Structural MRI provides information to qualitatively and quantitatively describe the shape, size, and integrity of gray and white matter structures in the brain. Broadly speaking, MRI signal varies across tissue types because gray matter contains more cell bodies (e.g., neurons and glial cells) than white matter, which is primarily composed of long-range nerve fibers (myelinated axons), along with supporting glial cells. Morphometric techniques measure the volume or shape of gray matter structures, such as subcortical nuclei or the hippocampus, and the volume, thickness, or surface area of the cerebral neocortex. Macrostructural white matter integrity can also be measured using volumes of normal and abnormal white matter, providing indications of inflammation, edema, or demyelination, complementing microstructural diffusion weighted MRI to provide a comprehensive picture of white matter integrity.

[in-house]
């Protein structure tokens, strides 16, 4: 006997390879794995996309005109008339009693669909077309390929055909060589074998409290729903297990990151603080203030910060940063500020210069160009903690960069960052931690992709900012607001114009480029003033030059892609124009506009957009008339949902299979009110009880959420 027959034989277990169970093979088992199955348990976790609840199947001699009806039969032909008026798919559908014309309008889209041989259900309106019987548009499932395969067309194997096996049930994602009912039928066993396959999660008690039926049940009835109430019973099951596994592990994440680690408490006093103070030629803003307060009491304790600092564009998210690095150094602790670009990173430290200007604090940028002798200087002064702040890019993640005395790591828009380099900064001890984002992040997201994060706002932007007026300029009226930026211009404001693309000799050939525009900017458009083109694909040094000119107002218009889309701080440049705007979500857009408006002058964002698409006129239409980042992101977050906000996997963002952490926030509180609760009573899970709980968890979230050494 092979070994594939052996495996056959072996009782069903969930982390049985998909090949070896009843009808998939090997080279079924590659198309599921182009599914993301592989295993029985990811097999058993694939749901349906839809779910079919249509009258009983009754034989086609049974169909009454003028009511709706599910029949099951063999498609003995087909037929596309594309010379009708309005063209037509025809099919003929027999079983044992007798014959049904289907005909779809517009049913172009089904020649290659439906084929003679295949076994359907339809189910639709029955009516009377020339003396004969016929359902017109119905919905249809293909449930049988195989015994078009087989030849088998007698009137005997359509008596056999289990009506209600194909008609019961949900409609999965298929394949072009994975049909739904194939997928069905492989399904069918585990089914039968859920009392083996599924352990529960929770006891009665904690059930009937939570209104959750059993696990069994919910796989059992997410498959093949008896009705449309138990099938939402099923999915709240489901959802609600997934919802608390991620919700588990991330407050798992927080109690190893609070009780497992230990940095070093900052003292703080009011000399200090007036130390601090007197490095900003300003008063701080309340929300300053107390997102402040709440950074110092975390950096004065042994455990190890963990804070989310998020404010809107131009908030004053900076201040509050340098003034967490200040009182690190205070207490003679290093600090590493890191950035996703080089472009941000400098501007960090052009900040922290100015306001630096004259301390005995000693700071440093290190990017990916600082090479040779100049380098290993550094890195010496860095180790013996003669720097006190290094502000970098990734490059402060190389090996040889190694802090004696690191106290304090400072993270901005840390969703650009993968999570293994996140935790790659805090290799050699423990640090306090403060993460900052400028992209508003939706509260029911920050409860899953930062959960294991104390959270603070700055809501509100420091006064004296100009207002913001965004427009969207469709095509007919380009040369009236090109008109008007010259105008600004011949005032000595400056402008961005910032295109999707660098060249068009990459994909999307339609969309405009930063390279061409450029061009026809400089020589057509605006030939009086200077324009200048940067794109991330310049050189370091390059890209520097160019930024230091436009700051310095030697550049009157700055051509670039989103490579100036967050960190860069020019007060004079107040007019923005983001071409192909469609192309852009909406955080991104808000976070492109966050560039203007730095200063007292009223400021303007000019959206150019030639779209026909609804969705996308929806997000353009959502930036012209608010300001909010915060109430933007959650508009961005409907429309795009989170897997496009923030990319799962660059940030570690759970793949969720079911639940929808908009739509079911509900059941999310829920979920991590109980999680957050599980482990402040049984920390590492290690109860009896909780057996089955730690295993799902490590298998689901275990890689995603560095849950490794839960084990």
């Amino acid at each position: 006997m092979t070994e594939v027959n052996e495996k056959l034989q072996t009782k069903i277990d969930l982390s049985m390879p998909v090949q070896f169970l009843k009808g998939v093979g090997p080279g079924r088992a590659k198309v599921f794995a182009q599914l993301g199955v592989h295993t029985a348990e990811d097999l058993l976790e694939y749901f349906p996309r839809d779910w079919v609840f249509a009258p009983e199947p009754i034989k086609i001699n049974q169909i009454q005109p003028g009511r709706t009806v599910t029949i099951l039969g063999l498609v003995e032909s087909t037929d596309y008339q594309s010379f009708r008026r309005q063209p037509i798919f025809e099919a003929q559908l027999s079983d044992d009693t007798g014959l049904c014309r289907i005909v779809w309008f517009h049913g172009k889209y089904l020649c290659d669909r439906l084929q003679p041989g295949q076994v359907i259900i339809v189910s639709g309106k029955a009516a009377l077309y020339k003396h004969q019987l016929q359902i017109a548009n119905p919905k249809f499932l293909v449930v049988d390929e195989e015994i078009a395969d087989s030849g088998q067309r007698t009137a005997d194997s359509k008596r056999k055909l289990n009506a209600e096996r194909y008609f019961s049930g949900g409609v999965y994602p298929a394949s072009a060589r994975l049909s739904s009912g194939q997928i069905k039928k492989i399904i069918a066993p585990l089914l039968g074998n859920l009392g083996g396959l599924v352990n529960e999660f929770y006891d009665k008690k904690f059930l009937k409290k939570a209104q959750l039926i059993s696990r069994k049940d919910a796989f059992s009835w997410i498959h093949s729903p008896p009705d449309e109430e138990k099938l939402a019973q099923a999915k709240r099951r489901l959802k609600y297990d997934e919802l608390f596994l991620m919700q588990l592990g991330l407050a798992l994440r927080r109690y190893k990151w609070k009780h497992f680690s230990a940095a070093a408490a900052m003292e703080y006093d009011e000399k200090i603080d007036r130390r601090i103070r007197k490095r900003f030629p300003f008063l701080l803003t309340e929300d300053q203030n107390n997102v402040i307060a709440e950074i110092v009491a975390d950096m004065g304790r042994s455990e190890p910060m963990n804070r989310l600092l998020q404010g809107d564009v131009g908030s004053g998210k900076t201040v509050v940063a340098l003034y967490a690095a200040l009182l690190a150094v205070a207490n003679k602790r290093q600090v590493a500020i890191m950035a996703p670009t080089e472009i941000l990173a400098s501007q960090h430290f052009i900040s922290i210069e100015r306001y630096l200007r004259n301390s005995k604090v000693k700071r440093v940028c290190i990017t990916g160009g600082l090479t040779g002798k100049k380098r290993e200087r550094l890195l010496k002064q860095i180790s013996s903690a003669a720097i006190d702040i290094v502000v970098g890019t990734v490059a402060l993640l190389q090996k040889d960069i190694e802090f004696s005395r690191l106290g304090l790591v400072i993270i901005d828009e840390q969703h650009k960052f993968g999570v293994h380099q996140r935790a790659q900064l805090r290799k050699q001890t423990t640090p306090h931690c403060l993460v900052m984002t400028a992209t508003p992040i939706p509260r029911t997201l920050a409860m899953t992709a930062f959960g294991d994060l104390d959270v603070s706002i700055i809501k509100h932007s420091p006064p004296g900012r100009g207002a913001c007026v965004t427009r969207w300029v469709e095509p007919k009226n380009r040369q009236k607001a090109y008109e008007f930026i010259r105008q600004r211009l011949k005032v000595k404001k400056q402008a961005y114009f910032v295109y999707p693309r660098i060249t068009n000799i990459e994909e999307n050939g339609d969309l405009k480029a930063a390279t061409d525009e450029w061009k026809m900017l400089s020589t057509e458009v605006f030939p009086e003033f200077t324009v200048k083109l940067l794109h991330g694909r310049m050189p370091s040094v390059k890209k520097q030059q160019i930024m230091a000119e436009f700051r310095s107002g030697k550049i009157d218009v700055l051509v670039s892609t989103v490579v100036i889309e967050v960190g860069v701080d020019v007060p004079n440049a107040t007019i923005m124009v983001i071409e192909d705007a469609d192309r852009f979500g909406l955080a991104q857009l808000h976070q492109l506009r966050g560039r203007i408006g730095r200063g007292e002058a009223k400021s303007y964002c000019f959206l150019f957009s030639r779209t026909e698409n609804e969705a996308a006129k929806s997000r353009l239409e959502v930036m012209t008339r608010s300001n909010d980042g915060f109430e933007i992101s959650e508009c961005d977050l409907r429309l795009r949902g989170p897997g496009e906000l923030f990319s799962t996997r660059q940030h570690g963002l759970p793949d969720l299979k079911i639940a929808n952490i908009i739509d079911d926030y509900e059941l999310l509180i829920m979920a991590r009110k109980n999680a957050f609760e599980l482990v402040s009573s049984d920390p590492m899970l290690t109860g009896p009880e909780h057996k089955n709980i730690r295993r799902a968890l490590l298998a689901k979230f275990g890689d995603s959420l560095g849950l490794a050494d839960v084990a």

Since brain function depends to some extent on the integrity of brain structure, measures that characterize the underlying tissue integrity also allow one to examine the impact of tissue loss or damage on functional signals. Furthermore, structural MRI provides an anatomical reference for visualization of activation patterns and regions of interest to extract functional signal information.
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